This "good way" he had picked for some reason involved the Van Wyck expressway, which by now had become Wollman Skating Rink. The taxi would slowly fishtail one way or another, then sometimes slide to a total stop while other cars, trucks, snowplows and SUV's barreled past, beeping their displeasure. Things got steadily worse and worse, and the time dragged on and on. We were in a random part of Queens in a blizzard, with a driver whose driving experiences were more Bangalore than Bangor.
He was so darn cheerful and confident that it took us awhile to convince him to give up and let us out at the subway. Once that accord had been reached, it was still somehow another half hour before he could let us out, shivering and a little panicked, at an elevated 7 train station in Forest Hills, Queens.
We were shivering because -- as you might have imagined -- our bags were still in London. We had packed away our heavy coats back in Nice, certain we would be reunited, even briefly, with our luggage in Heathrow. As we stood under the overhang with the wind swirling around us, I pulled a thin little travel blanket over Abigail's head and Bill gave up his extra sweater to Grace.
As Grace pointed out later, we looked like an exhausted and displaced family of hobos. Which, in a way, we were, as we stood, at 10:15 at night, (4:15 AM back in Aups) in an elevated subway station in Forest Hills, with snow whipping around us in every direction. If only we had had a can of beans to cook over a nice warm trash fire, the picture would have been complete.
We were some of the most miserably lucky travelers in the world.
But nobody cried, not even me. Not when the express trains ran local, and not when we set our backpacks in a big pile of slush by mistake, and not when we had to stumble the last five blocks from the Union Street station through snowdrifts, wearing sneakers.
Both girls -- by now veteran members of our secret traveling society -- were total troopers. They ran when we said run. They didn't ask for dinner when they realized we couldn't get them any. They carried their own backpacks until they were too tired even to carry themselves.
And when I started to really freak out in the taxicab, Grace rested her head on my shoulder and rubbed my arm reassuringly, ever so gently. As she stroked and soothed me, I realized that I had done precisely nothing nice all day to deserve such a thing from her. But that's the way it is with luck. You can't deserve it, only appreciate it when it comes your way, in its most unexpected forms.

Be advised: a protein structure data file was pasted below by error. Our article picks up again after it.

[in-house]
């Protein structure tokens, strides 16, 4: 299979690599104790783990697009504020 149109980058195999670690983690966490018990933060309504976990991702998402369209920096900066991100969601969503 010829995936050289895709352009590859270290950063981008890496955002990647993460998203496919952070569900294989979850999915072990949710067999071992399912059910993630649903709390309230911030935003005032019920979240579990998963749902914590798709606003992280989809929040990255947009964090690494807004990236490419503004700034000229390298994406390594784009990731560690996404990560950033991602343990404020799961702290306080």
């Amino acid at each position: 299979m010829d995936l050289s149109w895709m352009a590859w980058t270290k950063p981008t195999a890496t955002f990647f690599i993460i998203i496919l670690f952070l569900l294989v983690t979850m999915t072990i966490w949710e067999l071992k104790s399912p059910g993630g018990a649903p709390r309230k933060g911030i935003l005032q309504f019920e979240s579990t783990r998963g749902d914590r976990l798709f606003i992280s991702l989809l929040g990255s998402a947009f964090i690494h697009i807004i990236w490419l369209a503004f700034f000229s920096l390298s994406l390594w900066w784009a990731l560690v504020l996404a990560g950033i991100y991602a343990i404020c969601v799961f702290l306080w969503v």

Twenty hours after locking the door in Aups, we opened the door to the tiny downstairs Brooklyn apartment, our home for the next two weeks. I had assumed it would be dark, and cold, and full not only of the detritus of our lives, left there in early August, but also full of the dust and grit of have been abandoned by us for four months.
But there was a light on behind the shutters, and the sturdy strong American furnace had filled the room with warmth. The apartment was spotless. Someone had tied little red ribbons everywhere, and hung swags of shiny paper chains from the ceiling. There were Christmas lights strung over the windowsills, and a big basket of fruit and bagels and Veggie Booty sitting on the table. There was bacon -- real sliced bacon -- in the refrigerator, and maple syrup, and orange juice and two (regular sized) bottles of Stella Artois.
And, there was an Amarylus, nearly in bloom. And fresh-baked Christmas cookies.
And a little tiny Christmas tree, decorated with lights and red bows and little ornaments. All to welcome us home after four months so far away.
What a journey between those two warm rooms with Christmas trees -- one in the dark starry night of Provence, and one in the dark snowy morning of Brooklyn.
Talk about lucky. We had somehow gotten on the last plane. We had landed safely in a blizzard, fishtailed it around Queens with the world's most misguided taxicab driver, and dragged our exhausted but uncomplaining children on three separate late-night subway trains and up five snowy blocks at what felt like five in the morning.
But what finally made me cry?
Not luck, but love, in the form of a three-foot Christmas tree with a string of white lights.
The fact that we can travel so far and so long, and still come home to our love -- for and from -- the very best friends in the world.